The shimmying, winking and teasing acts kick off Friday, Aug. 22, at 8pm with performers like the devilishly theatrical ChaCha Burnadette, the Miss-America-spurning DD Honeybee and even boylesque trio The Brotherhood of Burlesque, plus oodles more all writhing, flexing and almost-revealing-all on stage at the African American Performing Arts Center (310 San Pedro NE). Cost is $15 to $20; sashay your way to aburlyq.com for more info and tickets. With another show Saturday night at AAPAC and a pre-lesque 1940s/’50s-themed party in the Barcelona Suites Atrium (900 Louisiana NE) at 8pm on Thursday, Aug. 21, for $5, there’s plenty to dazzle the eye and titillate the senses of any discerning voyeur. African American Performing Arts Center, Expo NM • Fri Aug 22 • 8pm • $15-$20 • 21+ • View on Alibi calendar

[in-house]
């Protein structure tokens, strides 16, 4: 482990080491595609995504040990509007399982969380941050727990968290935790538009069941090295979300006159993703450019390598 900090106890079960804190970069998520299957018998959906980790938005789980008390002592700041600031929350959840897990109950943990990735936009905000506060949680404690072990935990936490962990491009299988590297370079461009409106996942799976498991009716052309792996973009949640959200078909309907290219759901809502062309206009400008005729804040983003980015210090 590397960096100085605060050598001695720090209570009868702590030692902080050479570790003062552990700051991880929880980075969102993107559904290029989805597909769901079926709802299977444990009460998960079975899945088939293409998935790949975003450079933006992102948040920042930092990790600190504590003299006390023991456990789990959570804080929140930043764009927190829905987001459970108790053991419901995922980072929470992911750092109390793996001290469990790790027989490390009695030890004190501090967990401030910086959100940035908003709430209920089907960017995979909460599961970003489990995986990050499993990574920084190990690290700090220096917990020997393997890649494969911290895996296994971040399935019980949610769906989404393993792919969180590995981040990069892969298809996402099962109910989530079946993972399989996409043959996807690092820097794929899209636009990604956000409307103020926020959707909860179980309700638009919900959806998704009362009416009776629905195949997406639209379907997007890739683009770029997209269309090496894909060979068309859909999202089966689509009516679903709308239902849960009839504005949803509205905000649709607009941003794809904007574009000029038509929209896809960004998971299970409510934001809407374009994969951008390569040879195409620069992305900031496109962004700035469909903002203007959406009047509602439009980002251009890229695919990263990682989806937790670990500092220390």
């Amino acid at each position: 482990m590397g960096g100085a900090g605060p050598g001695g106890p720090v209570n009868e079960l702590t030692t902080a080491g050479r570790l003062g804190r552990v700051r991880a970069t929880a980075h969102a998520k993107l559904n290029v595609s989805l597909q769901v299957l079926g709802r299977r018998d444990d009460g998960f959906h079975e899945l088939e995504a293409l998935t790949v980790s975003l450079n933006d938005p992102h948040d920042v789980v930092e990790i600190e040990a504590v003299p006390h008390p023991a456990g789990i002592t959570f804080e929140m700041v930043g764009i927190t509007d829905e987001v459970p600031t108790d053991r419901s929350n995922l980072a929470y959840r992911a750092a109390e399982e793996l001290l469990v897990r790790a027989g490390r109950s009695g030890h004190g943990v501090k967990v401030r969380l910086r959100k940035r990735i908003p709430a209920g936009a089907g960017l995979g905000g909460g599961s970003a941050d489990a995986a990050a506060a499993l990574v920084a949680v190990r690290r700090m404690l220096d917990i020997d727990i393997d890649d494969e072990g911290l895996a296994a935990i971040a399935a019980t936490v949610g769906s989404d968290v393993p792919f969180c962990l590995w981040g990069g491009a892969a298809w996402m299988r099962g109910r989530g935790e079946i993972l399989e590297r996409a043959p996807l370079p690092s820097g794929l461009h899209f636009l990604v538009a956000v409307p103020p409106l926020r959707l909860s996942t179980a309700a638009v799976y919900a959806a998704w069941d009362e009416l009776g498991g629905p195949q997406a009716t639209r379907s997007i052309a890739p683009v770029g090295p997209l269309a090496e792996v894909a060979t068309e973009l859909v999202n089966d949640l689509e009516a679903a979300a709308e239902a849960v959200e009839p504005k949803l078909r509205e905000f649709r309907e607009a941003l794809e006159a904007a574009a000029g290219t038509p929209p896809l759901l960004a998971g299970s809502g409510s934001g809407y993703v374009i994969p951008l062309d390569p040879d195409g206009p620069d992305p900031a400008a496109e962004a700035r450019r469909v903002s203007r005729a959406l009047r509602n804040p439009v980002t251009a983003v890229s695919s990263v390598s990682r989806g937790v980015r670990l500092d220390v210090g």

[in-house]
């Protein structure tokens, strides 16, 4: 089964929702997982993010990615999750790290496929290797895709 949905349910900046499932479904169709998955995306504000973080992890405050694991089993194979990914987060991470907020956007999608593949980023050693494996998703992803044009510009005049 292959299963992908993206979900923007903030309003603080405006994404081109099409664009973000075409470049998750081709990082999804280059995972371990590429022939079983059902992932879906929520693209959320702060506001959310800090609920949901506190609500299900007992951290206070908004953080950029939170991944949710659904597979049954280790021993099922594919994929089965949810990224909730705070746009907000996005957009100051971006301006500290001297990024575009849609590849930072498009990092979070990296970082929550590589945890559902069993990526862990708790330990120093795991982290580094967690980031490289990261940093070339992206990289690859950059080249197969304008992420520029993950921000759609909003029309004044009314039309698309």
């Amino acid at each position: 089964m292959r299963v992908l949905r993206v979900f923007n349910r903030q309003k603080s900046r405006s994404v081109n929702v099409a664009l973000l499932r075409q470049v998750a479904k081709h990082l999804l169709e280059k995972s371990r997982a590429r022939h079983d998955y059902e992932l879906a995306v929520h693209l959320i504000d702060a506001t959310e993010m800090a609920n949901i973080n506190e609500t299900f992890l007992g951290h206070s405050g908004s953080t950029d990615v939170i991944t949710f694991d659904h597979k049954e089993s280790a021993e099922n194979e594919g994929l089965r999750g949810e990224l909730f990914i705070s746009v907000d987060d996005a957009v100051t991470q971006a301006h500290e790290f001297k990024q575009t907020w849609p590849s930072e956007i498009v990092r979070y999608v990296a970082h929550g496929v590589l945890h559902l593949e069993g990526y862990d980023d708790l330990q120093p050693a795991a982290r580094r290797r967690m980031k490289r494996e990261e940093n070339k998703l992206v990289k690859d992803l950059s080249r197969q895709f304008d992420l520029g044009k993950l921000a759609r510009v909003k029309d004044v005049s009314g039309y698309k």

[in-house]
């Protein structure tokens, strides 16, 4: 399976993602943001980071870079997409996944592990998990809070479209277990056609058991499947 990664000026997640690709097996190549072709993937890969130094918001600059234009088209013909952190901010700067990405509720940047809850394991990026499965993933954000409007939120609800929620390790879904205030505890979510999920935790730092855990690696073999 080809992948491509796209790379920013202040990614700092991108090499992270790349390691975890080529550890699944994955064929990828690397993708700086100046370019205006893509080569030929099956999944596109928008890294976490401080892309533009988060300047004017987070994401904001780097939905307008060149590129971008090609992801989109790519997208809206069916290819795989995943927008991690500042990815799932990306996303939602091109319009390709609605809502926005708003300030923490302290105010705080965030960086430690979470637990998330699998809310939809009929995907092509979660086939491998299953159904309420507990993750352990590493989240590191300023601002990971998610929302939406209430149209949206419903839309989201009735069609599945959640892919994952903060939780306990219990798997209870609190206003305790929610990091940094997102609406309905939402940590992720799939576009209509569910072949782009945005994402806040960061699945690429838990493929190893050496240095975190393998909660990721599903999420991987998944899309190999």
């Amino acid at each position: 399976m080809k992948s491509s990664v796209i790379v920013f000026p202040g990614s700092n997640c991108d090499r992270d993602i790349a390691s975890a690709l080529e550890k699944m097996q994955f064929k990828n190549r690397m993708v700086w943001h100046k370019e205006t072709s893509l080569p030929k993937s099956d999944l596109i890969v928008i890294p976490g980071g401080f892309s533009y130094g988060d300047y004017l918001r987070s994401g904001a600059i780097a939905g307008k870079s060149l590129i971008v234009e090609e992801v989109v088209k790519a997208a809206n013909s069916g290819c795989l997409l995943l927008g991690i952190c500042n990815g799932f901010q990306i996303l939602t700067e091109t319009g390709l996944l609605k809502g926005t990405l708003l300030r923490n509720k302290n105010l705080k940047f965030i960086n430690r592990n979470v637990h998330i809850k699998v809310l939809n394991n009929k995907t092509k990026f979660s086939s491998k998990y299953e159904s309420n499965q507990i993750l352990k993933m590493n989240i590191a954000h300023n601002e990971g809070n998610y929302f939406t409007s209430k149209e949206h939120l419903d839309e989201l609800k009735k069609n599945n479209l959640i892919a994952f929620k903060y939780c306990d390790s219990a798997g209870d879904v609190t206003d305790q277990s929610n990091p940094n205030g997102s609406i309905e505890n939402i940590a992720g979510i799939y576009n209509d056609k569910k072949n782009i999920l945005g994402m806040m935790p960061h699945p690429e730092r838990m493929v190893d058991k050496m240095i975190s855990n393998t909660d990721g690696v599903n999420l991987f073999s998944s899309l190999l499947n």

Romantically sweeping and deeply funky, Maxwell’s Urban Hang Suite defined the neo-soul movement in the late '90s. Maxwell himself will give one helluva concert on Sunday, Aug. 17, at 7:30pm at Route 66 Casino’s Legends Theater (14500 Central SW), performing work from his back catalog as well as recent stuff. After engaging a two-decade-long career arc that careened from classic to confounding, Maxwell released BLACKsummers’night to commercial and critical acclaim in 2009, once again establishing himself as the prime mover in an otherwise unpredictably bifurcating subgenre.